Fly! Be free! All under a Creative Commons 0 license HERE... which means you can do what you like with 'em. Free I tell you! PS In all my excitement I forgot to tell you that the wonderful falcon is ancient Egyptian, the sky a study by John Singer Sargeant, and both live at the terrific Metropolitan Museum of Art in NYC. Go visit.
Feel like America has fallen Through the Looking Glass?
Whenever you're talking to, emailing, faxing, writing to, or protesting at your senator or representative on the latest Outrage du Jour, please remember to mention NEA funding too. The National Endowment for the Arts supports all sorts of art - it's especially important in getting arts into the countryside and into smaller towns, where students (or adults) wouldn't otherwise have art funding at all.
My personal experience of NEA support comes mostly from Kitchen Dog Theater, where for five consecutive years (the only Texas theater who can say this!) we have received national funding for our New Works Festival.
New plays by living American writers!
If you do feel moved to write your congressional folk, you're welcome to use this postcard:
Please feel free to use - print at 4 1/4" x 6" on card stock
This year will be Kitchen Dog's 19th New Works Festival. In our time we've produced 26 world premiers of new plays and 125 staged readings of new works. That's NEW work by living writers.
Please help us - and all those other artists that count on it - by helping the NEA.
I've been invited to sit on a panel discussion of The Designers! :
Monday, February 6 at 7pm at WaterTower Theater.
Tickets can be purchased online HERE or you can buy at the door. To quote:
"The objective of the Women in Theatre panel series is to explore challenges, issues, and opportunities women working in the theatre face. This year's panel features Leann Burns, Clare Floyd DeVries, Sylvia Fuhrken Marrs, Frida Espinosa Muller, and will be moderated by arts journalist Lauren Smart. Each of the designers will bring personal insights, from a uniquely female perspective, about their experiences navigating the often challenging world of theatre."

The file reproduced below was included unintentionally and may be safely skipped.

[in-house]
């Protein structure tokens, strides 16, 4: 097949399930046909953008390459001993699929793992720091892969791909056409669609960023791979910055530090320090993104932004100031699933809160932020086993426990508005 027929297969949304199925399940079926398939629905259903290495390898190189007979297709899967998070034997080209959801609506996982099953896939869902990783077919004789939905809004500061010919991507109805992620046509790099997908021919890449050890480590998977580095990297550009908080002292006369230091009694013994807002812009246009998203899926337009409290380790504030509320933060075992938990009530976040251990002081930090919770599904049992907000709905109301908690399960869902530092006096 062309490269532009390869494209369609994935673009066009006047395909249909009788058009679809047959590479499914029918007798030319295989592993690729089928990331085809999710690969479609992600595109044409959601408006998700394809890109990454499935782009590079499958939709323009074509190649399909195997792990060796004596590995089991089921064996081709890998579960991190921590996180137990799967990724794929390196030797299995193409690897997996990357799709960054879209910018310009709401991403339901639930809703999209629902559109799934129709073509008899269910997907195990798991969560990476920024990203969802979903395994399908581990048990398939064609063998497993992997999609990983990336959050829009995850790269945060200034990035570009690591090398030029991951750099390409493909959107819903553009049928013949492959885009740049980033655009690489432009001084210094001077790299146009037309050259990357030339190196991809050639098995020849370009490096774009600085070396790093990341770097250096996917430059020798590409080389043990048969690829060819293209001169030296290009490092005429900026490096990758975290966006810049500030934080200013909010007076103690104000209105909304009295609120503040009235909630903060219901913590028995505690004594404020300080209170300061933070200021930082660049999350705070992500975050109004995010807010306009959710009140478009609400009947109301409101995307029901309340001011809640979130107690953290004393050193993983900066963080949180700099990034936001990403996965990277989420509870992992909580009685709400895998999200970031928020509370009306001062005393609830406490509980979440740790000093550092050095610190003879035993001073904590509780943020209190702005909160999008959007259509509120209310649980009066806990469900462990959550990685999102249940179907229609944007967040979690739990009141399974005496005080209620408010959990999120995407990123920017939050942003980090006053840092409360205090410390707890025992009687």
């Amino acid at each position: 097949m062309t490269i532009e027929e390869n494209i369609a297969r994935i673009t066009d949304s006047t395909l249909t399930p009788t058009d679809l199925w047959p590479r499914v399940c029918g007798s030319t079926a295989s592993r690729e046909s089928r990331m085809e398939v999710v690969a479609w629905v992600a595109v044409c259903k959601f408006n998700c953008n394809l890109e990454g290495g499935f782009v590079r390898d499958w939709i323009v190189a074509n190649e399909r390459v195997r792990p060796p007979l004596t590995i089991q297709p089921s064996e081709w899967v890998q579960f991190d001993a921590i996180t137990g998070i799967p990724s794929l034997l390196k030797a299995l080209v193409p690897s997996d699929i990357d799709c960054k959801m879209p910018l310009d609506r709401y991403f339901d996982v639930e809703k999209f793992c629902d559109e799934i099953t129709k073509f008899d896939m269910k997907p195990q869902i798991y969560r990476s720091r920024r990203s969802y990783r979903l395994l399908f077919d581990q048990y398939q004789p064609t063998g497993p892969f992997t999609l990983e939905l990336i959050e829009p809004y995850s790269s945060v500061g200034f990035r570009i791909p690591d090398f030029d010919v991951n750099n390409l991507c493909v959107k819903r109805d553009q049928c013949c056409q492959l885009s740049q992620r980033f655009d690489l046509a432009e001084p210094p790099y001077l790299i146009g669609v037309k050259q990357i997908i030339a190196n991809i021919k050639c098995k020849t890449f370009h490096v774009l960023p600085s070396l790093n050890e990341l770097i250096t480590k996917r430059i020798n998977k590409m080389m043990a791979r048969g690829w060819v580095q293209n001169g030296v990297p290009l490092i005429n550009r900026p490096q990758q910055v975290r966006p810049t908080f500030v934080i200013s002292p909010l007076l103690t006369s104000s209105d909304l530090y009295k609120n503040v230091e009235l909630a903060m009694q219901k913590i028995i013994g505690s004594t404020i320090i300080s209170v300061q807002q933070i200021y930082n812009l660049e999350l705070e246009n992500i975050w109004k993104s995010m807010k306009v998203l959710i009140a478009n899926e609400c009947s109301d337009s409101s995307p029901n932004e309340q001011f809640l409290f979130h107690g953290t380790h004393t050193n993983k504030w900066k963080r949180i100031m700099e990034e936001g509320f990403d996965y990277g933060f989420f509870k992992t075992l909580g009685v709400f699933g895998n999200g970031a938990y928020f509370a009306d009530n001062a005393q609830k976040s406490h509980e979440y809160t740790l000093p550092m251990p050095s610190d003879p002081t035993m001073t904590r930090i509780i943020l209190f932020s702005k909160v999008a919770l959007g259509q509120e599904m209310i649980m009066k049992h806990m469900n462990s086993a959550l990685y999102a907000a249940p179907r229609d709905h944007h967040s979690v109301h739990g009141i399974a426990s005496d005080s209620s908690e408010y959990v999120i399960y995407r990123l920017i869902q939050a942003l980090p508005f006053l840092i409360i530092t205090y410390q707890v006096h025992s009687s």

Come on by! Lighting designer Leann Burns and I recently completed WaterTower's production of Silent Sky, which turned out well. (We're probably going to sit on its stage.) A great chance to hear about Design Life - with whatever special viewpoint female designers may bring to it.
There have been so many outrageous political happenings this week that it's hard to know where to start. A sweeping new immigrant ban (temporary? really?). Cutting all funding for the arts and humanities. Muzzling the EPA and National Park Service and many more governmental departments, while nominating leaders for them that hate those departments... It's a blitzkrieg. But a good place for a concerned citizen to start is by writing their congress people. To that end I've designed a couple postcards. Inspired by the anthem that flash-mobbed at the Washington DC Women's March... "I Can't Keep Quiet."
MILCK and the GW Sirens at the DC Women's March
singing "I Can't Keep Quiet"
I love the song. It captures exactly my emotions right now - seeing America going wrong I just can't keep quiet. I won't keep quiet. Let's each become "a one woman riot." (Guys very welcome! Crowds!) A great illustration, by the way, of how Art can reflect and influence current events. Just as the musical Hamilton has. As artists we have - sometimes - real POWER. Inspired by the protest song, here are these postcards:
These designs are gifted to the Public Domain.
These are designed to be printed at 4 1/4" x 6", the largest size U.S. Post Office rules allow. Please feel free to print these on card stock. Use 'em, share 'em, most of all, mail 'em! Write to your reps and senators with your opinions on current policy. Or call them. Or visit their offices, or march, or... RESIST.
Awards can get a little... crazy. I just found out this year's nominations for The Column Awards. Perhaps you remember a couple of earlier posts of mine on the intricacies of scenic design and plagiarism versus legitimate reuse etc. HERE and HERE. The short version is that a tree - and the rest of its set - for A Midsummer's Night's Dream somehow ended up, to its designer's surprise, on stage again as a set for Camelot.
A Midsummer's Night's Dream, Trinity Shakespeare Festival -
set design DEFINITELY by Bob Lavallee
Camelot, Lyric Stage - photographer unknown
set design still by Bob Lavallee... or, and... well, it's complicated
So... now BOTH sets have been nominated for awards! The Shakespeare play's set as "Best Original Scenic Design of a Play - Equity" and its Camelot zombie-after-life as "Best Original Scenic Design of a Musical - non-Equity." This is credited to both it's actual designer and to its imaginary nom-de-repaint-it-we-won't-say-plagiarism designer, Cornelius Parker. That rascal. Ha! As a side note, I am appropriately honored to discover that two shows of my own are also so honored: Kind Lady, for MainstageIrving-Las Colinas and The Winter's Tale, for Trinity Shakespeare Festival. But I'll happily lose - twice! - to that gorgeous tree. PS I'd be very happy to credit the photographer of that Camelot photo if anyone knows?